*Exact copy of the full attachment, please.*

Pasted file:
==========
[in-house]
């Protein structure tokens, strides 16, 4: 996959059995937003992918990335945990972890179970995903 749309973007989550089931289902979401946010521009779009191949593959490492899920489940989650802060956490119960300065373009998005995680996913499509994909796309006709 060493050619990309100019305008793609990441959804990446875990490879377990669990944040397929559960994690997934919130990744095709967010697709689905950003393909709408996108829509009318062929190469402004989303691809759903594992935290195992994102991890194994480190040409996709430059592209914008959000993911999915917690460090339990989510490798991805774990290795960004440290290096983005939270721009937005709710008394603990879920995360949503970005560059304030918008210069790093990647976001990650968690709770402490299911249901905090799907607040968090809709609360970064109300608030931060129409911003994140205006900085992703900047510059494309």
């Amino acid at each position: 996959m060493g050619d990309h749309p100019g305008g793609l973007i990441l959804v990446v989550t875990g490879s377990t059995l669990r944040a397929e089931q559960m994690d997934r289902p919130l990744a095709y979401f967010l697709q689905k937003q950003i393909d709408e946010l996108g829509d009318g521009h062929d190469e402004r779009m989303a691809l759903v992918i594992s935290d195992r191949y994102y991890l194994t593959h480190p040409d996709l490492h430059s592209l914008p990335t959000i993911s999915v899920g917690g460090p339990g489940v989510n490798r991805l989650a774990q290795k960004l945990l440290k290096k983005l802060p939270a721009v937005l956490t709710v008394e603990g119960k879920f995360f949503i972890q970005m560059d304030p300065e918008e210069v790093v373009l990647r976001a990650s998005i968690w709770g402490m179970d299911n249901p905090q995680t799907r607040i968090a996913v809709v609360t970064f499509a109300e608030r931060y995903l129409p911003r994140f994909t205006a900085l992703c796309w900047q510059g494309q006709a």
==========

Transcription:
[in-house]
């Protein structure tokens, strides 16, 4: 996959059995937003992918990335945990972890179970995903 749309973007989550089931289902979401946010521009779009191949593959490492899920489940989650802060956490119960300065373009998005995680996913499509994909796309006709 060493050619990309100019305008793609990441959804990446875990490879377990669990944040397929559960994690997934919130990744095709967010697709689905950003393909709408996108829509009318062929190469402004989303691809759903594992935290195992994102991890194994480190040409996709430059592209914008959000993911999915917690460090339990989510490798991805774990290795960004440290290096983005939270721009937005709710008394603990879920995360949503970005560059304030918008210069790093990647976001990650968690709770402490299911249901905090799907607040968090809709609360970064109300608030931060129409911003994140205006900085992703900047510059494309």
């Amino acid at each position: 996959m060493g050619d990309h749309p100019g305008g793609l973007i990441l959804v990446v989550t875990g490879s377990t059995l669990r944040a397929e089931q559960m994690d997934r289902p919130l990744a095709y979401f967010l697709q689905k937003q950003i393909d709408e946010l996108g829509d009318g521009h062929d190469e402004r779009m989303a691809l759903v992918i594992s935290d195992r191949y994102y991890l194994t593959h480190p040409d996709l490492h430059s592209l914008p990335t959000i993911s999915v899920g917690g460090p339990g489940v989510n490798r991805l989650a774990q290795k960004l945990l440290k290096k983005l802060p939270a721009v937005l956490t709710v008394e603990g119960k879920f995360f949503i972890q970005m560059d304030p300065e918008e210069v790093v373009l990647r976001a990650s998005i968690w709770g402490m179970d299911n249901p905090q995680t799907r607040i968090a996913v809709v609360t970064f499509a109300e608030r931060y995903l129409p911003r994140f994909t205006a900085l992703c796309w900047q510059g494309q006709a």